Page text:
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January 25, 2015

Installing garbage bins a big challenge for RWMC, Albayrak


January 25, 2015

Cleanliness and solid waste management project worth $81.39 million has been launched in the city union councils. Rawalpindi Waste Management Company (RWMC) and Albayrak of Turkey under a seven-year agreement shall manage solid waste of parks, streets and squares through mechanical and vacuum vehicles, besides improving cleanliness.
“It’s really pleasing a group of sweepers with brooms take to the streets to scrub the city clean. But without stripping lampposts and walls of layers of posters and wall chalking, repairing/redesigning the overflowing drains, linking all buildings in commercial and residential localities to these drains, eliminating the illegal ugly speed breakers, plugging up the potholes on the streets, erecting fences around open spaces, and removing stains on doors and windows, what the city would look like,” remarks Azhar Sajjad, a painter.
“Previously many well-meaning attempts to create facilities for the city residents ended up in smoke. Some projects were vandalized like plantation across roads; rules for road divider grills and overhead bridges were always violated by the pedestrians. In the past bigger garbage bins installed on city roads by the city fathers were always seen brimming with un-cleared garbage. The situation is the same just now even after RWMC/Albayrak’s welcome move,” says Rafaqat Ali, a commercial college teacher.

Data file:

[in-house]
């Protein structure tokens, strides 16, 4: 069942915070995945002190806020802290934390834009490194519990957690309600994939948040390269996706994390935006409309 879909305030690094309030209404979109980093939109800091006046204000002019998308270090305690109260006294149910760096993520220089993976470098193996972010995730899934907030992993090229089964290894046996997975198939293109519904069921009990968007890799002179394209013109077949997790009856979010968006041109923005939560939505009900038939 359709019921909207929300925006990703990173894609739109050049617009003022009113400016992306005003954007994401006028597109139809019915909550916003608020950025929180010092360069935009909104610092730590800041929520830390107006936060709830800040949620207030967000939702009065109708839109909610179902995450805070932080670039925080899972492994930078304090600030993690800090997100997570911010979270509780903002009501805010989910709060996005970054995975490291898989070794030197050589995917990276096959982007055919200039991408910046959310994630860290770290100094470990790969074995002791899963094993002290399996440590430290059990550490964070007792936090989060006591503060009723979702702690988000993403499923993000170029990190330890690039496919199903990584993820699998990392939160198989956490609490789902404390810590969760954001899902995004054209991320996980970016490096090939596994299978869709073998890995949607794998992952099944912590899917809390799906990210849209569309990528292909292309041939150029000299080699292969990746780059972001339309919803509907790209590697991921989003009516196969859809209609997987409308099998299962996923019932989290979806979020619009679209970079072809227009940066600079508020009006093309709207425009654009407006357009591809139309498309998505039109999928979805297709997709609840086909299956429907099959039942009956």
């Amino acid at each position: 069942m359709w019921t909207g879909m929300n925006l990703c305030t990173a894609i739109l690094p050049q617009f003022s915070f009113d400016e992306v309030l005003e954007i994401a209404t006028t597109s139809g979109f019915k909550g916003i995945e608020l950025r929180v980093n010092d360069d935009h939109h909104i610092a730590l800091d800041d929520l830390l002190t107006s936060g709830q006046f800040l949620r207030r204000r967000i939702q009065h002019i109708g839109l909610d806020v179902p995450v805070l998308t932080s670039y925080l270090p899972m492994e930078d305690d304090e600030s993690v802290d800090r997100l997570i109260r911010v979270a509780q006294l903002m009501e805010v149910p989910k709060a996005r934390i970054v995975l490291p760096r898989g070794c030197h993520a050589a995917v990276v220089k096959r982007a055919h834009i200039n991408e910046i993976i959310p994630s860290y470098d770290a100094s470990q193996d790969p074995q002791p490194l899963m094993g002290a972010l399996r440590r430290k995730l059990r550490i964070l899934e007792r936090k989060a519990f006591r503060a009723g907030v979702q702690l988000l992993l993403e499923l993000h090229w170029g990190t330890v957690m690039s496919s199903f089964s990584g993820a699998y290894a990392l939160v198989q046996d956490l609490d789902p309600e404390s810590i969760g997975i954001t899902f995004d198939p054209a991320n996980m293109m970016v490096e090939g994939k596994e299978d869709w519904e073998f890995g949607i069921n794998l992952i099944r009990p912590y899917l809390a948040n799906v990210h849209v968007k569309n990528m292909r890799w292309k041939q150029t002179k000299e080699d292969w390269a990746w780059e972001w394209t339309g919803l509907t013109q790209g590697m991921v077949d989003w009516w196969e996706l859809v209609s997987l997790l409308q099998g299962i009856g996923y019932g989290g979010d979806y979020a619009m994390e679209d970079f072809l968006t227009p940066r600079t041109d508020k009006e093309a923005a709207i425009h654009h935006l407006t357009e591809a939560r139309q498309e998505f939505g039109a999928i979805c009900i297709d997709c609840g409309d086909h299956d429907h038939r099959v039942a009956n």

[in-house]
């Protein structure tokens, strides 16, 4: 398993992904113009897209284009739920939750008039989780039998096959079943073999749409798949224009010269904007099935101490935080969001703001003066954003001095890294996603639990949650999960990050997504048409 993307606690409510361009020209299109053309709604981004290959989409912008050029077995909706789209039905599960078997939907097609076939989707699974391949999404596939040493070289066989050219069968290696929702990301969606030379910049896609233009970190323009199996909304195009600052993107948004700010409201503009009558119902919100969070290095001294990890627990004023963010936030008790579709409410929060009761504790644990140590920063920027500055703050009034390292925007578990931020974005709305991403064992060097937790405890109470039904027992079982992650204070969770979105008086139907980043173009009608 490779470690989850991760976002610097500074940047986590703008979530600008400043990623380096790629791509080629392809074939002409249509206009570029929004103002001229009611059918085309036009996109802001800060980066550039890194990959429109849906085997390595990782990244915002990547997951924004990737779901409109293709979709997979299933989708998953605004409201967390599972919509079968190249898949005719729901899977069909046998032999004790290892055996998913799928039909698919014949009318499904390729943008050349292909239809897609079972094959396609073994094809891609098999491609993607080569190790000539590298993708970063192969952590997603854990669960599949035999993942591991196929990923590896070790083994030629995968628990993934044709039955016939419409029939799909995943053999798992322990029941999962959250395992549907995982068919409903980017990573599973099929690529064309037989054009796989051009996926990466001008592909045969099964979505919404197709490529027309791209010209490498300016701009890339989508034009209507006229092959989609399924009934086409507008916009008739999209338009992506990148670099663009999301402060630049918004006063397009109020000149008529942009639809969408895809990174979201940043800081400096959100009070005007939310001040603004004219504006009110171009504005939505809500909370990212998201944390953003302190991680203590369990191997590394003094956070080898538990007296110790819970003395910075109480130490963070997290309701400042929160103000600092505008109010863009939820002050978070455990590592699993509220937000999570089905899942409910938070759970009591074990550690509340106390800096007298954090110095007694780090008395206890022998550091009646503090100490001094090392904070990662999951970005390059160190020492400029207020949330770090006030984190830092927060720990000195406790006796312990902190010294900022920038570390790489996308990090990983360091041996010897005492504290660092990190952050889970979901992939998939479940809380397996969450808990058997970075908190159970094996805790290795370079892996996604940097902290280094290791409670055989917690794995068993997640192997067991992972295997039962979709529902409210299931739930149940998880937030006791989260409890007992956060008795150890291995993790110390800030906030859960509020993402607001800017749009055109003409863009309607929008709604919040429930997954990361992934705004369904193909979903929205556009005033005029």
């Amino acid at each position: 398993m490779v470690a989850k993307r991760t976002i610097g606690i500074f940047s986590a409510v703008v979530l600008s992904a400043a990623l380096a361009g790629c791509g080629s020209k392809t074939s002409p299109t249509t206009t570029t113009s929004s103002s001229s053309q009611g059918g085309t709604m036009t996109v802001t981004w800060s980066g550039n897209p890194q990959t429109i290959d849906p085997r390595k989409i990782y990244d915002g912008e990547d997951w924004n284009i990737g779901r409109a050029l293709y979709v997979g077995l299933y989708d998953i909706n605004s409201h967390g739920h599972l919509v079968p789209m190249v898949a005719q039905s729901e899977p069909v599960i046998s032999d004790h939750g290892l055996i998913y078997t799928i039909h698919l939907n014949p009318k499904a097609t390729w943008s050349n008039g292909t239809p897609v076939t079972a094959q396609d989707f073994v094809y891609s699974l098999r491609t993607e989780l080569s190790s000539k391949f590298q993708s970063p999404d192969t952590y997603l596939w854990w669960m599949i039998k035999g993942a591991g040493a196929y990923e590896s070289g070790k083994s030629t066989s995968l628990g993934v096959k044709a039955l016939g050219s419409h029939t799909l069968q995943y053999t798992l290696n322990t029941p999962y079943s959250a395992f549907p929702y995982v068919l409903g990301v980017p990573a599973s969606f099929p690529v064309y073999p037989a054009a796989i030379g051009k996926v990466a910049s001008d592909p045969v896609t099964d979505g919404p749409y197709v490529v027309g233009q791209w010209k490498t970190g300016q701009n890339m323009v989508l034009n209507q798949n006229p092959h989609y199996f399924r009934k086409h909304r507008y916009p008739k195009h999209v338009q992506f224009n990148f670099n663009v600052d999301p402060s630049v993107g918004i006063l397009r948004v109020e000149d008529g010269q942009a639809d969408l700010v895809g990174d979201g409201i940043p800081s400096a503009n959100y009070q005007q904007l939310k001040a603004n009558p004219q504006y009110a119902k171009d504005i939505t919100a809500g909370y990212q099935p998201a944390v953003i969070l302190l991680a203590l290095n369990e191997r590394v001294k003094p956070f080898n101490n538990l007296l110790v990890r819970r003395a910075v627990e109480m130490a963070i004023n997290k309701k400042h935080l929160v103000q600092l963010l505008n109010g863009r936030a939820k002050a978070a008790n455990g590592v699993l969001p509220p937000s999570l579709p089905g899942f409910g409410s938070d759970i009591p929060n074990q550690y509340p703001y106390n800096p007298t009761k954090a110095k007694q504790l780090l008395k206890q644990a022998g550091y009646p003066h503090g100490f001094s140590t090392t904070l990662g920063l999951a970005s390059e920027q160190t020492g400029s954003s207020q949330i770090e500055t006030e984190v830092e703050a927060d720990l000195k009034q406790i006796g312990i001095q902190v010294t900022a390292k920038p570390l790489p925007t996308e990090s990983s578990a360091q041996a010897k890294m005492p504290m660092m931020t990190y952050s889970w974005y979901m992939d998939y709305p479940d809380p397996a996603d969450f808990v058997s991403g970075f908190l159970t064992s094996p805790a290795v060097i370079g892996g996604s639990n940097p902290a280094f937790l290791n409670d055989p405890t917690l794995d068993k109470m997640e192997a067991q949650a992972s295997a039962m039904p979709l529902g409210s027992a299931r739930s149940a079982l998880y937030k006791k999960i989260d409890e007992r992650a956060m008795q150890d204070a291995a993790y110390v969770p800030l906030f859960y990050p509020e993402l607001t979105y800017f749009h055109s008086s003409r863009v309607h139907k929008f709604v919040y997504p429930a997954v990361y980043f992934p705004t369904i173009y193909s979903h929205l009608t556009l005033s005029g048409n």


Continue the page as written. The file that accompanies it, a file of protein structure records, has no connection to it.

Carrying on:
Amir Ali, a school teacher, says: “Seemingly simple things that work overseas like trash cans don’t work well in Rawalpindi. RWMC/Albayrak have tried their best and installed dustbins branded with their logo. How long will they last only time will tell?”
“Whatever the height of the dustbin from the ground, it cannot block the view to the mess within. Whatever waste material fetches money is scavenged from the dustbin either by sweepers themselves or by street children. In the process of scavenging, garbage often gets out of the dustbin killing the very purpose of making the city

streets better-looking,” says Fizza Naqi, a resident of UC 79.
“The RWMC/Albayrak promised to give each house a packet of garbage bags to collect and put their daily garbage in them to ensure they don’t dump garbage at street corner or open spaces -- and connected them directly to pickup lorry in the morning. Unfortunately no package of garbage bags has been given to them,” says Shabeeh Hasan, a resident of Faisal Colony.
“It is RWMC/Albayrak’s responsibility to keep the city clean every day as it is paid for that. And every person as a citizen believes he has a right to get a street cleaned to his desire, if he is made to pay for it. What is more shocking is the fact that RWMC/Albayrak’s sweepers knock at every door, demand chai pani and cigarette money from the residents of many localities,” says Razi Abbas, a clerk in a private company.
“Of our many civic problems, I view the problem of visible filth on our streets as a behavior and attitude problem. This can be achieved without spending money by making a law to fine those throwing garbage and littering. It requires coming up with smart ideas to change people's rooted cultural behavior and attitudes. And making sure those ideas work,” says Dua-e-Fatima, living in Gulzar-e-Quaid.
“City residents’ awkward behavior certainly needs a sea change. The other day garbage caught fire when someone tossed cigarette butts in the dustbin. Too often, do-gooders try to educate people and create awareness programs about waste management, and get frustrated that these uneducated people just do not understand,” adds Fatima.

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